Malaria and pregnancy: a global health perspective

Rev Obstet Gynecol. Summer 2009;2(3):186-92.

Abstract

Malaria, a parasitic infection transmitted by mosquitoes, is one of the most devastating infectious diseases, killing more than 1 million people annually. Pregnant women, children, and immunocompromised individuals have the highest morbidity and mortality, and Africa bears the heaviest burden. The World Health Organization defines malaria as a disease of poverty caused by poverty. Pregnant women infected with malaria usually have more severe symptoms and outcomes, with higher rates of miscarriage, intrauterine demise, premature delivery, low-birth-weight neonates, and neonatal death. They are also at a higher risk for severe anemia and maternal death. Malaria can be prevented with appropriate drugs, bed nets treated with insecticide, and effective educational outreach programs.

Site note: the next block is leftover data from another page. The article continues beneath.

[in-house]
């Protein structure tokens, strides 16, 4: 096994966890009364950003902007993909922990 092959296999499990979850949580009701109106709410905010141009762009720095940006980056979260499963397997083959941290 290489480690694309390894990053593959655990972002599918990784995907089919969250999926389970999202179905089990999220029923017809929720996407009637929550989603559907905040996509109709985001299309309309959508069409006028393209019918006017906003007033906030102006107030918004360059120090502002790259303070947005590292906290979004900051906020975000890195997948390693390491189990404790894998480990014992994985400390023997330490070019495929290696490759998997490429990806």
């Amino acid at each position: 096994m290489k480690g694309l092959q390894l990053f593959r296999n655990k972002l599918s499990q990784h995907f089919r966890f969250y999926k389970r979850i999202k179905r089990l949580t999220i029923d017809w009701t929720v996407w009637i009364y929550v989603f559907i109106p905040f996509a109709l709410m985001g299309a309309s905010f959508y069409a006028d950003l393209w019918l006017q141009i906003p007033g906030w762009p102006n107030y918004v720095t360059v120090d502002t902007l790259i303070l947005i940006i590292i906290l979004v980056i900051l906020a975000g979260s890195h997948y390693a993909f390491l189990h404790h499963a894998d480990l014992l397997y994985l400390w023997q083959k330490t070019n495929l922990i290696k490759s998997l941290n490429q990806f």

Keywords: Malaria, immunocompromised host; Malaria, neonates; Malaria, pregnancy; Plasmodium falciparum.